Depending on where you live, you could also have access to colorful varieties of cauliflower (orange, green, or purple). Rotating the colors can add in additional phytonutrients.

Strawberries: Much like watermelon, strawberries are synonymous with hot weather. Another food with 92% water content, strawberries are great by themselves, dipped in nut butters or dark chocolate. Dice them up to toss into salads or create a sweet salsa. Blend them into smoothies for a little extra sweetness. Strawberries are a great garnish on any sweet treat, like chia pudding, ice cream, or coconut milk mousse. Strawberries are another thin skinned food to go organic or non-spray with.

Peppers: Hotter months bring a wide variety of peppers that are very hydrating with 92% water. Bell peppers, jalapenos, sweet peppers, anaheim and fresno chiles… all are great to make into garnishes and salsas. The more mild peppers are great for stuffing with other vegetables or grains and baking, as well as cutting raw to enjoy with dips.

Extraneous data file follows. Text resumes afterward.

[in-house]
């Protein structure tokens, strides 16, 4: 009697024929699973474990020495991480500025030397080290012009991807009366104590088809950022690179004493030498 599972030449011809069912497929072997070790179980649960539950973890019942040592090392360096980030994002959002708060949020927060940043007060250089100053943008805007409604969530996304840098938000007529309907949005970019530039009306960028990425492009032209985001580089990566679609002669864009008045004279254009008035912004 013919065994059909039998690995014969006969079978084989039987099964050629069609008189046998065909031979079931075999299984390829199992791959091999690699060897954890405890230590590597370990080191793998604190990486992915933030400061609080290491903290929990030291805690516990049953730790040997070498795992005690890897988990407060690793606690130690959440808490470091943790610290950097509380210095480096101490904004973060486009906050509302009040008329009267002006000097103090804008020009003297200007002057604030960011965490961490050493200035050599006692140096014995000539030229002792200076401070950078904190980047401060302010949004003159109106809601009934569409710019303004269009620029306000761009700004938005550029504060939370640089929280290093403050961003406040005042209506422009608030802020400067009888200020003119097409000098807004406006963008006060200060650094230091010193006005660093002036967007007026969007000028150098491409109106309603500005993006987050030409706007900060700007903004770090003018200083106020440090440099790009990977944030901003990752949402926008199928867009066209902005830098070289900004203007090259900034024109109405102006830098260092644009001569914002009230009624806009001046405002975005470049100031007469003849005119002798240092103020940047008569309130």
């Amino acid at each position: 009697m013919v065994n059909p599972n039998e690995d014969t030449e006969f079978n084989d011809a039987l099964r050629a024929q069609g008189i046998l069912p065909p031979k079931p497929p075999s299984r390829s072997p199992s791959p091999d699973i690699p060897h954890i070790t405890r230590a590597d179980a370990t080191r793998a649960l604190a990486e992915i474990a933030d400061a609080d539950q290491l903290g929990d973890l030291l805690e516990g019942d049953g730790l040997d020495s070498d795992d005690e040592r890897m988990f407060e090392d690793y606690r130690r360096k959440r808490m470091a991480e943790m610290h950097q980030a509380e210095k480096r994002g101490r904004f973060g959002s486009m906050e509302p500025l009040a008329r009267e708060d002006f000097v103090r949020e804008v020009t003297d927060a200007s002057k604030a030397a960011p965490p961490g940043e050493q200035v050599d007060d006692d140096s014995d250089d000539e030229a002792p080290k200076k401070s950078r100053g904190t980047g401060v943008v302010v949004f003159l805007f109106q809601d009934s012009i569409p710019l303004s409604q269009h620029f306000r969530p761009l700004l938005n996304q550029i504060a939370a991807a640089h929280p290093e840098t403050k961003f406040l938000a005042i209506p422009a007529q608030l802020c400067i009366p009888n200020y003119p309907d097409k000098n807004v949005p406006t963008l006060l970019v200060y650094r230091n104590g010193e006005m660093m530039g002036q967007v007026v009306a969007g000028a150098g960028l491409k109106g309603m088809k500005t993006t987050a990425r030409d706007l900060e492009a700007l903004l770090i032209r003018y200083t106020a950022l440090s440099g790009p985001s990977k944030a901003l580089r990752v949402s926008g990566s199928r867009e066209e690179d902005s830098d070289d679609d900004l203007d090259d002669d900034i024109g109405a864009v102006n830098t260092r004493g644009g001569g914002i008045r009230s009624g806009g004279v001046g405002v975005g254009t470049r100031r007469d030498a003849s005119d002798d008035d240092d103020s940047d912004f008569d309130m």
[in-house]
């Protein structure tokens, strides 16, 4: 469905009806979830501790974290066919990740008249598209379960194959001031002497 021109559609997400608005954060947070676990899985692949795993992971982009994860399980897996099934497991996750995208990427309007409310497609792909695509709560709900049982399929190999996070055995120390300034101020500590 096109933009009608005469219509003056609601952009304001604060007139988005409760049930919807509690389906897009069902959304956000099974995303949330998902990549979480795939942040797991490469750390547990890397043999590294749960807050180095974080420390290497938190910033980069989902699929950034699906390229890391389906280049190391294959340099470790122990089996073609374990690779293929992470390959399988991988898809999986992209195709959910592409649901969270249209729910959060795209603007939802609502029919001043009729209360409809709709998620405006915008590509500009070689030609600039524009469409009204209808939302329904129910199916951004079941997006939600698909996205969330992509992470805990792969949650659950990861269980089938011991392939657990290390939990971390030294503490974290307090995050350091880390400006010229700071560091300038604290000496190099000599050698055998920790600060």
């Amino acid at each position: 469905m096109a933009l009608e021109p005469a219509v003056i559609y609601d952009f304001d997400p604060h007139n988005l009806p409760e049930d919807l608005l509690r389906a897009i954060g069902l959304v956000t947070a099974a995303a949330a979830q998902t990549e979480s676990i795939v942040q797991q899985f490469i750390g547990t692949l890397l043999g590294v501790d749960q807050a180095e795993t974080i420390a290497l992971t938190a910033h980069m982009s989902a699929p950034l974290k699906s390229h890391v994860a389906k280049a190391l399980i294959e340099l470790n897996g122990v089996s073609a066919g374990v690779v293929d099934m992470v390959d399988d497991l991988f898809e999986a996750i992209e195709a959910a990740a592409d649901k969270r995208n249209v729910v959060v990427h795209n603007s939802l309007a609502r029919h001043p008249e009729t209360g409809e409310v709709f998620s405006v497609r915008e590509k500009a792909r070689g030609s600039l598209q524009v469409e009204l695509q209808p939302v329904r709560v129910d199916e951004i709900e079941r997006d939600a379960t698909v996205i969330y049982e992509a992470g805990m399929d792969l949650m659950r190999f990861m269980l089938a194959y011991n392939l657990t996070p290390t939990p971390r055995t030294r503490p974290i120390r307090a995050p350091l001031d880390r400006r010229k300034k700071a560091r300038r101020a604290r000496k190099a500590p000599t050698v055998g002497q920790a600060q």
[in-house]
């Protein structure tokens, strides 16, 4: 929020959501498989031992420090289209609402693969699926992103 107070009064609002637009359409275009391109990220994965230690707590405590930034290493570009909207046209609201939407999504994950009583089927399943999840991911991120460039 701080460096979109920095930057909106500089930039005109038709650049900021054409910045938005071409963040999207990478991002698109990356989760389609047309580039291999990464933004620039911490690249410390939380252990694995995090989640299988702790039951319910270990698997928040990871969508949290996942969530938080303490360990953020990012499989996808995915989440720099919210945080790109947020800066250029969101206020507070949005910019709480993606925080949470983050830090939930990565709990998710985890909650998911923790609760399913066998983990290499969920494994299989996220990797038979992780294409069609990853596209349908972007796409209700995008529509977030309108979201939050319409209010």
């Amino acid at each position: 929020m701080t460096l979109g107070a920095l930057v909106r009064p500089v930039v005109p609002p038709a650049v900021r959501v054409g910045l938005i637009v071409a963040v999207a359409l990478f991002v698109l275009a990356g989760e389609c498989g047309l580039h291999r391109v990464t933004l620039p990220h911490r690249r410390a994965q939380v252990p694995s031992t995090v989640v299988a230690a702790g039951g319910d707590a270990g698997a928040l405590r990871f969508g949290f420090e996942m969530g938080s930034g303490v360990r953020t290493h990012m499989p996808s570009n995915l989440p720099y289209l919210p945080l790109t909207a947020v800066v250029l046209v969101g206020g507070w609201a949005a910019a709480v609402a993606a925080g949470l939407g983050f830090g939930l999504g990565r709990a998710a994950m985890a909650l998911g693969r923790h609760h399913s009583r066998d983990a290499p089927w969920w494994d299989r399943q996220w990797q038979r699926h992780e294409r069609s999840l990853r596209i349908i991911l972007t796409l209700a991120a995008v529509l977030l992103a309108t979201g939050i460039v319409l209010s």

Spinach: Crunching into a big forkful of fresh spinach is always refreshing, so it’s not surprising that spinach is 92% water. Enjoying a fresh spinach salad with some other hydrating veggies would be a great way to stay hydrated. Spinach is great in smoothies, soups, in dips, and added to so many dishes. Watch out for overcooking your spinach, a lot of the water can be released when you sauté or cook spinach for too long.